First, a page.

Searching over 5,500,000 cases.


searching
Buy This Entire Record For $7.95

Official citation and/or docket number and footnotes (if any) for this case available with purchase.

Learn more about what you receive with purchase of this case.

Vera v. Doe

IN THE UNITED STATES DISTRICT COURT FOR THE SOUTHERN DISTRICT OF ILLINOIS


February 8, 2006

SERGIO VERA, PLAINTIFF,
v.
JANE DOE, DEFENDANT.

The opinion of the court was delivered by: Herndon, District Judge

MEMORANDUM AND ORDER

Plaintiff, an inmate in the Tamms Correctional Center, brings this action for deprivations of his constitutional rights pursuant to 42 U.S.C. § 1983. Plaintiff previously was granted leave to proceed in forma pauperis, and he has tendered his initial partial filing fee as ordered.

This case is now before the Court for a preliminary review of the complaint pursuant to 28 U.S.C. § 1915A, which provides:

(a) Screening.-- The court shall review, before docketing, if feasible or, in any event, as soon as practicable after docketing, a complaint in a civil action in which a prisoner seeks redress from a governmental entity or officer or employee of a governmental entity.

(b) Grounds for Dismissal.-- On review, the court shall identify cognizable claims or dismiss the complaint, or any portion of the complaint, if the complaint--

(1) is frivolous, malicious, or fails to state a claim on which relief may be granted; or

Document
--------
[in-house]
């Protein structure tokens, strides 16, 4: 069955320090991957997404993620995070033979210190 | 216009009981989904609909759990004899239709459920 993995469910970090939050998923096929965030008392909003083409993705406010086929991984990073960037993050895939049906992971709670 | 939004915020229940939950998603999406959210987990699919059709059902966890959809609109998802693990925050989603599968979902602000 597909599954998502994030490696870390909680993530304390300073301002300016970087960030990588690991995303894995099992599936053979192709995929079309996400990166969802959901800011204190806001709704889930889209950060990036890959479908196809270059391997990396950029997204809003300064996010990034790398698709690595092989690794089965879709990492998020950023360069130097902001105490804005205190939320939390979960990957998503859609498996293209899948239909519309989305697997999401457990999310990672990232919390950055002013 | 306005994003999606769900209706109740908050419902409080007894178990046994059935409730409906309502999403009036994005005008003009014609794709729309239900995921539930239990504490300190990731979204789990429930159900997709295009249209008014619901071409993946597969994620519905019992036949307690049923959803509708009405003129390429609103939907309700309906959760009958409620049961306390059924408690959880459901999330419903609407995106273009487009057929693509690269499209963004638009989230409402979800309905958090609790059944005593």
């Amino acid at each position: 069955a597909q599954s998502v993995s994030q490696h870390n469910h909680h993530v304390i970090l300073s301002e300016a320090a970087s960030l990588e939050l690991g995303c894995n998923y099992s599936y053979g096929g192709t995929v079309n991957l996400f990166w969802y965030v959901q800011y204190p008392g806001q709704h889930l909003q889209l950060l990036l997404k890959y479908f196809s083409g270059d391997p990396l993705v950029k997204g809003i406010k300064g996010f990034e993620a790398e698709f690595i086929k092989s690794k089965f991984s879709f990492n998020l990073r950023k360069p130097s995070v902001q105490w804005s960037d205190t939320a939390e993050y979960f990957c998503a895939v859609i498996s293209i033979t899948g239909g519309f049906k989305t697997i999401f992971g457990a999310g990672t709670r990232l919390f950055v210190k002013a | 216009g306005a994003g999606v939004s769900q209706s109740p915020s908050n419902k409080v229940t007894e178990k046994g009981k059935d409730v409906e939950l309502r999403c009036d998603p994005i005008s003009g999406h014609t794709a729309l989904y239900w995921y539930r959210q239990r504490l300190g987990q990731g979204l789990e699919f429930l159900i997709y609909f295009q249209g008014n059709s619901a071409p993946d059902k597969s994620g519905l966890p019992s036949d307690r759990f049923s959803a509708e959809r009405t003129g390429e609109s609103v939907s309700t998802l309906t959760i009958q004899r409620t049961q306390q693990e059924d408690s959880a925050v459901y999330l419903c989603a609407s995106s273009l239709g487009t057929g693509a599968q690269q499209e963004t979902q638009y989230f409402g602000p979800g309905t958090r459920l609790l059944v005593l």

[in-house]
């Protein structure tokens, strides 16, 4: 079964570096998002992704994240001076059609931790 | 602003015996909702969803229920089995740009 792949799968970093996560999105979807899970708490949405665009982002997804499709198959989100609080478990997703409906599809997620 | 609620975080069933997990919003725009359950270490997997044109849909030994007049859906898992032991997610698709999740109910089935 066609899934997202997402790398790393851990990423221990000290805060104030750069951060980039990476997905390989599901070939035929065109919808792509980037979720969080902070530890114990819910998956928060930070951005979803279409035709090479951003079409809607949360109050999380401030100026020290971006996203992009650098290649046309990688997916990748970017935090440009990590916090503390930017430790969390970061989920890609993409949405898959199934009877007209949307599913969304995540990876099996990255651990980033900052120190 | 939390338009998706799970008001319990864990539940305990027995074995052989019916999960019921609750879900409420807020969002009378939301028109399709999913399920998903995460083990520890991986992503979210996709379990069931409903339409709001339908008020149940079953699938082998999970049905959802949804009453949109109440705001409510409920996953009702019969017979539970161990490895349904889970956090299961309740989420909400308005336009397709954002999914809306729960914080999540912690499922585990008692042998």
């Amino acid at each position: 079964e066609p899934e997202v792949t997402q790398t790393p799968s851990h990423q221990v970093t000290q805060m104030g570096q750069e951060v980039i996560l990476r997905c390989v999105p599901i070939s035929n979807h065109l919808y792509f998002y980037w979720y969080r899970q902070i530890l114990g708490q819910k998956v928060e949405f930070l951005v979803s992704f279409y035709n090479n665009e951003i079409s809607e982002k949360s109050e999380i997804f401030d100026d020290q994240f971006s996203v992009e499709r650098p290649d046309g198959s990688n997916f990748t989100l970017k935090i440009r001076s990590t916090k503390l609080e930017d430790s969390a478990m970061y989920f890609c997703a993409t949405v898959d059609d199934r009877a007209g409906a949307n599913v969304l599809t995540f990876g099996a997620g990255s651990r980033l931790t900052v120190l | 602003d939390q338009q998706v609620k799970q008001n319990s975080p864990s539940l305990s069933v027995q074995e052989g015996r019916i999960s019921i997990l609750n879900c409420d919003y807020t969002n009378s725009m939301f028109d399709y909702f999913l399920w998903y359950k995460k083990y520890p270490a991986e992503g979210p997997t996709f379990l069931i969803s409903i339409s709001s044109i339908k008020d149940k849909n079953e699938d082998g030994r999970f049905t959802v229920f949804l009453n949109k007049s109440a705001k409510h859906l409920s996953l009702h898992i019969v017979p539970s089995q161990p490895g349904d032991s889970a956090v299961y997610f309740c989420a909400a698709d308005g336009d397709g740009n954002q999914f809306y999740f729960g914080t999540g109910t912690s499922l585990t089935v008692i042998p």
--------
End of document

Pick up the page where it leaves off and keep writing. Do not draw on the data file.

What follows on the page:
(2) seeks monetary relief from a defendant who is immune from such relief.

28 U.S.C. § 1915A. An action or claim is frivolous if "it lacks an arguable basis either in law or in fact." Neitzke v. Williams, 490 U.S. 319, 325 (1989). Upon careful review of the complaint and any supporting exhibits, the Court finds it appropriate to exercise its authority under § 1915A; this action is legally frivolous and thus subject to summary dismissal.

On July 14, 2004, Plaintiff began suffering pain in his right ear and, according to policy, he submitted a request for medical treatment. Later that day, Defendant Doe came to his cell and examined him through the slot in his solid door. Plaintiff claims that there was fluid coming from his ear, yet Doe did not diagnose any serious problem. Nonetheless, she prescribed some pain medication. For several more days, Plaintiff continued to complain to unspecified individuals about the pain in his ear. On July 21, he was examined by one of the doctors and diagnosed with a serious ear infection. At that time, antibiotics were prescribed, in addition to stronger pain medication. Plaintiff now seeks an award of damages against Doe; he believes that she was deliberately indifferent to his medical needs due to her failure to perform a more thorough examination and arrive at an accurate diagnosis.

The Supreme Court has recognized that "deliberate indifference to serious medical needs of prisoners" may constitute cruel and unusual punishment under the Eighth Amendment. Estelle v. Gamble, 429 U.S. 97, 104 (1976); Farmer v. Brennan, 511 U.S. 825 (1994). This encompasses a broader range of conduct than intentional denial of necessary medical treatment, but it stops short of "negligen[ce] in diagnosing or treating a medical condition." Estelle, 429 U.S. at 106. See also Jones v. Simek, 193 F.3d 485, 489 (7th Cir. 1999); Steele v. Choi, 82 F.3d 175, 178 (7th Cir. 1996), cert. denied, 519 U.S. 897 (1996).